The Occupiers were seemingly learning similar lessons—that some form of economic organization wherein each is entitled to produce and earn as much as he can ultimately results in an overall more productive and wealthier society. The problem wasn’t so much how many folks wanted to eat the kitchen staff’s meals—it was the fact nothing was required of those who partook in exchange. But if they had harnessed that potential workforce and basically traded services as in a capitalist society, who knows how much more they could have accomplished?

No doubt there would’ve been growing pains as more joined the movement. And I similarly have no doubt as they continued to search for solutions, while they may have tried a collectivist or socialist solution first, they ultimately would’ve discovered a free market, capitalist and largely democratic society fits the bill much better.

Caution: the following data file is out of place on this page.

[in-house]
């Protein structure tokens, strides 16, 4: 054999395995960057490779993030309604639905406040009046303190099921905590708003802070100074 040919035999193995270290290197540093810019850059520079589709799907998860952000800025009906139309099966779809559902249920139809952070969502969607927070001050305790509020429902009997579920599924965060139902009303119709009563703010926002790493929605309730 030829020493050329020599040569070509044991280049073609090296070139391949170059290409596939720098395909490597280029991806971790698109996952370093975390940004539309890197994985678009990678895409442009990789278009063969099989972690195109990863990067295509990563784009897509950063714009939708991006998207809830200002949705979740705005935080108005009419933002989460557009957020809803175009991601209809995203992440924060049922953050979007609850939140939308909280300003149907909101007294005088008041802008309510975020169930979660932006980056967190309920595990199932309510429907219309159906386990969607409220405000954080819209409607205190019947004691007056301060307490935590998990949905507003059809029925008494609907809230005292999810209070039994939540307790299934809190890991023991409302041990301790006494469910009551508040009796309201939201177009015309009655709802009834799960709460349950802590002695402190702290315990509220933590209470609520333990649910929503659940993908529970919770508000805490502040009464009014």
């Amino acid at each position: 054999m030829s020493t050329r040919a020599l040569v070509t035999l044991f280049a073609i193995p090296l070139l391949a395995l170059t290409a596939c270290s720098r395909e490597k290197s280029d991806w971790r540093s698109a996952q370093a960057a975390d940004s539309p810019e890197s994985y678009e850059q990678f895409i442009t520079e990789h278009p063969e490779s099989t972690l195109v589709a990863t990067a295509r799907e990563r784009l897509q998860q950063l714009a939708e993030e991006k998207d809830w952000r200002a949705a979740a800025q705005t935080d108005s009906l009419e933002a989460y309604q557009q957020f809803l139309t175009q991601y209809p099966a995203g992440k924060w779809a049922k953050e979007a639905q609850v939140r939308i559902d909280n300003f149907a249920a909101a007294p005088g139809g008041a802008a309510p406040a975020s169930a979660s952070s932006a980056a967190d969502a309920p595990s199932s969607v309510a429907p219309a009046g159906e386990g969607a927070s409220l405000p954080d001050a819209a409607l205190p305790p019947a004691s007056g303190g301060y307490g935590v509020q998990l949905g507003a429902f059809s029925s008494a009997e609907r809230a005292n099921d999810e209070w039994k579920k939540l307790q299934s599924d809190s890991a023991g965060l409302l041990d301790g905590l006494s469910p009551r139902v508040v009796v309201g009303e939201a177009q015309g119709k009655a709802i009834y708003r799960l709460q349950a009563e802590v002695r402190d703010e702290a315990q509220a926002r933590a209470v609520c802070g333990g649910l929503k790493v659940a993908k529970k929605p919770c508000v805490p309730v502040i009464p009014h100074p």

So in that sense, I think it’s unfortunate the Occupiers were evicted before they had a chance to see their social experiment all the way through. I feel pretty confident they would have arrived at a conclusion similar to that reached by history’s most productive and successful societies: “Democracy is the worst form of government except all those other forms that have been tried from time to time.” Churchill could easily have said the same of capitalism. And this Thanksgiving, I’ll be grateful to the pilgrims past and present who tried collectivism first—and failed—because it means we can live in the best alternative society’s found so far: capitalism.

If you would like to contact the editors responsible for this article, please click here.

*The content contained in this article represents only the opinions and viewpoints of the Fisher Investments editorial staff.